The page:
More serious offense
A LAW EACH DAY (KEEPS TROUBLE AWAY) - Jose C. Sison (The Philippine Star) - August 9, 2019 - 12:00am

Pursuant to Republic Act (RA) 7610, inflicting physical injuries on a minor child to maltreat or malign him/her in a manner that would debase, demean, or degrade his/her dignity constitutes child abuse with a heavier penalty than the crime of physical injuries under the Revised Penal Code. In this case, the accused involved is a school teacher who punishes one of her pupils. So the issue resolved here is whether the teacher who has disciplinary authority can be held liable of child abuse under RA 7610.

Rosa is an elementary school teacher. One morning before her class starts, Rosa was resting and sleeping on a bamboo sofa inside her classroom when one of her pupils, Ronnie hurriedly entered the classroom and accidentally bumped her knee. Roused from her sleep, Rosa asked Ronnie to apologize to her. But Ronnie did not obey and just proceeded to his seat. So Rosa went to Ronnie and pinched him on his thigh. Then she proceeded to pick up Ronnie by his armpits and pushed him to the floor. As Ronnie fell his body hit a desk causing him to lose consciousness. But Rosa still proceeded to pick him up by his ears and repeatedly slammed him down on the floor until Ronnie cried.

After the incident Rosa started to teach her class. During lunch break Ronnie and two of his classmates, Bela and Arlyn helped him home still crying and told his mother about the incident. His mother and Aunt thus brought him to the Barangay Captain who advised them to have Ronnie examined by a doctor. So Ronnie’s aunt and a Barangay councilman brought him to a hospital where he was examined by Dra. Millie. They likewise reported the incident to the police station.

The medical certificate issued by Dra. Millie shows that Ronnie had (1) discoloration of the skin and tenderness of the ears caused by pinching; (2) lumbar pains and tenderness caused by contact with a hard object; (3) contusions at the inner left thigh caused by pinching with pressure; and (4) tenderness and pain in the upper left thigh which caused Ronnie to limp as he walked.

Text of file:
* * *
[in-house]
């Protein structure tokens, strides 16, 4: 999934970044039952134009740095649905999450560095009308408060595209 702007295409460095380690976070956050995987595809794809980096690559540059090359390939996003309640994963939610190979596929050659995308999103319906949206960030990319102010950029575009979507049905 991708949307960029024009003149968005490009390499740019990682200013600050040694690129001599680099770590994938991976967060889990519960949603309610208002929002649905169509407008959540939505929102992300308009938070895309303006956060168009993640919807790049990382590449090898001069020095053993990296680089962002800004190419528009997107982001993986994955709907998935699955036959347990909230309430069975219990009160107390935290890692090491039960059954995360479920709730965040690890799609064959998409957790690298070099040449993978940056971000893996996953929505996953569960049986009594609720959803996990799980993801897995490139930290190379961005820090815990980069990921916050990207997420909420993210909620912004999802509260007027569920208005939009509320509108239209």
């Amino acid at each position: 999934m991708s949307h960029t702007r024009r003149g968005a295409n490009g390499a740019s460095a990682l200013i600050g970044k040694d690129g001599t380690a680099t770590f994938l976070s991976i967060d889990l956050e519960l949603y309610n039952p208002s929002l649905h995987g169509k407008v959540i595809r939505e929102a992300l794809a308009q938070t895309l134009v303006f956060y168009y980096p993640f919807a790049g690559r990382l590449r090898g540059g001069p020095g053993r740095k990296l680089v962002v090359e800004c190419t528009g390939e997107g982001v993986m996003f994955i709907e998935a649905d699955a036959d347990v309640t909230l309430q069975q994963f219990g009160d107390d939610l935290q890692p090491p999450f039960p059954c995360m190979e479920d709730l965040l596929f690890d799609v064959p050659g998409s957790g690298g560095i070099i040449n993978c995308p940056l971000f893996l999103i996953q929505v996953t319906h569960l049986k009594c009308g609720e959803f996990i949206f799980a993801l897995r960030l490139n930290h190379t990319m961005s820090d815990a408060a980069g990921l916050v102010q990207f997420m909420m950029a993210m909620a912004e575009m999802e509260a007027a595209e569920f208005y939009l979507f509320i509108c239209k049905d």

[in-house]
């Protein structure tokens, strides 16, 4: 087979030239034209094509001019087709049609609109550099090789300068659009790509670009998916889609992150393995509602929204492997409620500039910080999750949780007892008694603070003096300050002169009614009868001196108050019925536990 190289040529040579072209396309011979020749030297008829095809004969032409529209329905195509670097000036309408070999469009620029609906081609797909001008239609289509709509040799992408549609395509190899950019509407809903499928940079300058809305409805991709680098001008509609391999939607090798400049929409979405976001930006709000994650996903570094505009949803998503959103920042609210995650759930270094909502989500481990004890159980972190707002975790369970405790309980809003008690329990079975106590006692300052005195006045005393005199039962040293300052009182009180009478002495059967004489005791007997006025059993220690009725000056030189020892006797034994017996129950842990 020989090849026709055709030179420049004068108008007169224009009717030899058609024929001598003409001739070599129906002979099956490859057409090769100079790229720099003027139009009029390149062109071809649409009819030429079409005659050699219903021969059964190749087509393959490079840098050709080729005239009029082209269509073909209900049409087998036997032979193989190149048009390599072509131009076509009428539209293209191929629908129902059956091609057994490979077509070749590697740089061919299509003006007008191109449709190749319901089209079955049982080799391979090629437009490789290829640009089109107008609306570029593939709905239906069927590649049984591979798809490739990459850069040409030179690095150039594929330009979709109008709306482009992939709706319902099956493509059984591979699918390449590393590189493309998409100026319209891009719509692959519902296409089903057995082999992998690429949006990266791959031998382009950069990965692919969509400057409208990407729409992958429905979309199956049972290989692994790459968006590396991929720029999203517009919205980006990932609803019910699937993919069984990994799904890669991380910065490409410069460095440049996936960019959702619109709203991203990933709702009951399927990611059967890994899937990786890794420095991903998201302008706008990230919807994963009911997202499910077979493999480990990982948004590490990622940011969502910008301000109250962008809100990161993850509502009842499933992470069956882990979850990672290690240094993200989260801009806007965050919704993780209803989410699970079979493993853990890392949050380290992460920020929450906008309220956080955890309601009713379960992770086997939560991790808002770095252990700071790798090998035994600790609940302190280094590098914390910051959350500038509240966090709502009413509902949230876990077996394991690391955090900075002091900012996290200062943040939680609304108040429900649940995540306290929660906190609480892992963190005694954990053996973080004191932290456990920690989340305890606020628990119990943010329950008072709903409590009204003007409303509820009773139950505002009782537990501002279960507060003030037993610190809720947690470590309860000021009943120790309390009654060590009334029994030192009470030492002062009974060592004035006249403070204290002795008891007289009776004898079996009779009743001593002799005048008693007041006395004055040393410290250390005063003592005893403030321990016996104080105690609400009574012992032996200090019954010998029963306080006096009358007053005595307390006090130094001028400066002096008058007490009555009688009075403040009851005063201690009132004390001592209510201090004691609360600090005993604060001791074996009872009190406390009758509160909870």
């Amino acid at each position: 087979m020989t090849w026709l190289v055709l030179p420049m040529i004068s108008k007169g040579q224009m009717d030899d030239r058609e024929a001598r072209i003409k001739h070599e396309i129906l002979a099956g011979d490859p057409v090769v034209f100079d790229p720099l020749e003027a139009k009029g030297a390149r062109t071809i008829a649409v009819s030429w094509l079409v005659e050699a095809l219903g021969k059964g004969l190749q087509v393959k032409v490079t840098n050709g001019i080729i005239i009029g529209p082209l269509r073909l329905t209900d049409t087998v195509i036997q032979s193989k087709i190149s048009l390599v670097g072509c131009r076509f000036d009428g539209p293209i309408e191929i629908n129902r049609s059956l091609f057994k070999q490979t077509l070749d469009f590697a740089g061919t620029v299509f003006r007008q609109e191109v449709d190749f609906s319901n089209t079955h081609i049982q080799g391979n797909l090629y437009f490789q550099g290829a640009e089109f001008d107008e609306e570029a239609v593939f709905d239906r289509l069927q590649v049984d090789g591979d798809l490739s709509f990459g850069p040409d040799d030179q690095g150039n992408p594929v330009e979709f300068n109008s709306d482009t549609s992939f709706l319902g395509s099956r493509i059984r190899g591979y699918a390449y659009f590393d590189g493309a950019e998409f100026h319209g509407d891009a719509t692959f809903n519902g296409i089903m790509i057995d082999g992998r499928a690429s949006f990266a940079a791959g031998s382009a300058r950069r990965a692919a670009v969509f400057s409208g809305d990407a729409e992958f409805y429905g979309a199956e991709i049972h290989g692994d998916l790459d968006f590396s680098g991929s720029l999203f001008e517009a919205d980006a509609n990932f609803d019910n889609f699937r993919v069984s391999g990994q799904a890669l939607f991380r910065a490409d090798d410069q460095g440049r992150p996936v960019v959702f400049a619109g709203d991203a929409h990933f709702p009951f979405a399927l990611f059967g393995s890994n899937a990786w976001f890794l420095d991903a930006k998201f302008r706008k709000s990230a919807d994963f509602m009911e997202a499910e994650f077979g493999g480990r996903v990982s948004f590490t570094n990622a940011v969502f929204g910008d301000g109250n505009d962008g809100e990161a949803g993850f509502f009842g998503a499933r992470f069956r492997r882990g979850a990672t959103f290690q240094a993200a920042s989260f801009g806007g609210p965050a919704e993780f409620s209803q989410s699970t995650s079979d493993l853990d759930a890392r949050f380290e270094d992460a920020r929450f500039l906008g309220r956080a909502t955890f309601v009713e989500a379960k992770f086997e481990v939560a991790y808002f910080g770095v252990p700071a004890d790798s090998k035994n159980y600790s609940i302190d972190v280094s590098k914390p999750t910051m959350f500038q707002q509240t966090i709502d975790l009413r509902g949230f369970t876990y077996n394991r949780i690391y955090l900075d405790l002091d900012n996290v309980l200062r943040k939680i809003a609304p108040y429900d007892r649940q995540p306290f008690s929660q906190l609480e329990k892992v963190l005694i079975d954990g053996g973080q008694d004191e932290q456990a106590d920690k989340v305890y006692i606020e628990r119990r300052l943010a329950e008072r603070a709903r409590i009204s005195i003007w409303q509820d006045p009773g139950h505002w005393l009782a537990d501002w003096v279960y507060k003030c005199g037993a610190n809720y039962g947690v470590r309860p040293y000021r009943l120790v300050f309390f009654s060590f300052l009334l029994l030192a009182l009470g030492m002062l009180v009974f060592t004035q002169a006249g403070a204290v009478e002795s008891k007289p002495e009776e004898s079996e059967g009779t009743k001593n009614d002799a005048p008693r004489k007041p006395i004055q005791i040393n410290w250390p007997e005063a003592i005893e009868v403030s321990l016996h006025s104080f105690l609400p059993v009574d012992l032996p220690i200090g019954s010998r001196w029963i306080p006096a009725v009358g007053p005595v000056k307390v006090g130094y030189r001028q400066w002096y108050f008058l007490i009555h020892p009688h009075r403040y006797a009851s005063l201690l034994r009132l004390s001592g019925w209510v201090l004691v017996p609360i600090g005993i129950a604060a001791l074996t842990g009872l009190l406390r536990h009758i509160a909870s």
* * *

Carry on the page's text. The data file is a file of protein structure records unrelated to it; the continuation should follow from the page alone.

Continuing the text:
So Rosa was criminally charged with child abuse in the Regional Trial Court of their province. At the trial Ronnie and the doctor testified for the prosecution while Rosa testified for and in her behalf and claimed that she did not deliberately inflict the physical injuries suffered by Ronnie to maltreat or malign him but only as a disciplinary act that, as a school teacher, she could reasonably do for the development of a child like Ronnie.

But the RTC convicted Rosa of child abuse under RA 7610 Section 10 (a), Article VI and sentenced her to imprisonment of four years, two months and one day as minimum to six years and one day as maximum. This ruling was affirmed by the Court of Appeals with the modification of the maximum sentence to  ten years and one day.

Rosa still appealed to the Supreme Court contending that her maltreatment of Ronnie was an act of discipline which she as a school teacher could reasonably do for the development of the child. She insisted that her act was done as a substitute parent in the school.

But the Supreme Court said that although as a teacher she could duly discipline Ronnie her student, her infliction of physical injuries on him was unnecessary, violent and excessive. Ronnie even fainted. She could not justifiably claim that it was only an act of disciplining the boy. Such maltreatment is precisely prohibited by the Family Code expressly banning corporal punishment by a person exercising substitute parental authority (Article 233).

The severe results of her punishment are shown by the medical report of the doctor who examined Ronnie. They clearly prove that Rosa’s maltreatment debases, degrades and demeans the intrinsic worth and dignity of Ronnie as a human being and therefore constitute child abuse under Section 3 (b) (2) of RA 7610. In fact Rosa had also been previously convicted of maltreatment of another child which clearly shows that Rosa really has a propensity for violence (Rosaldes vs. People, G.R. 173988, October 8, 2014)

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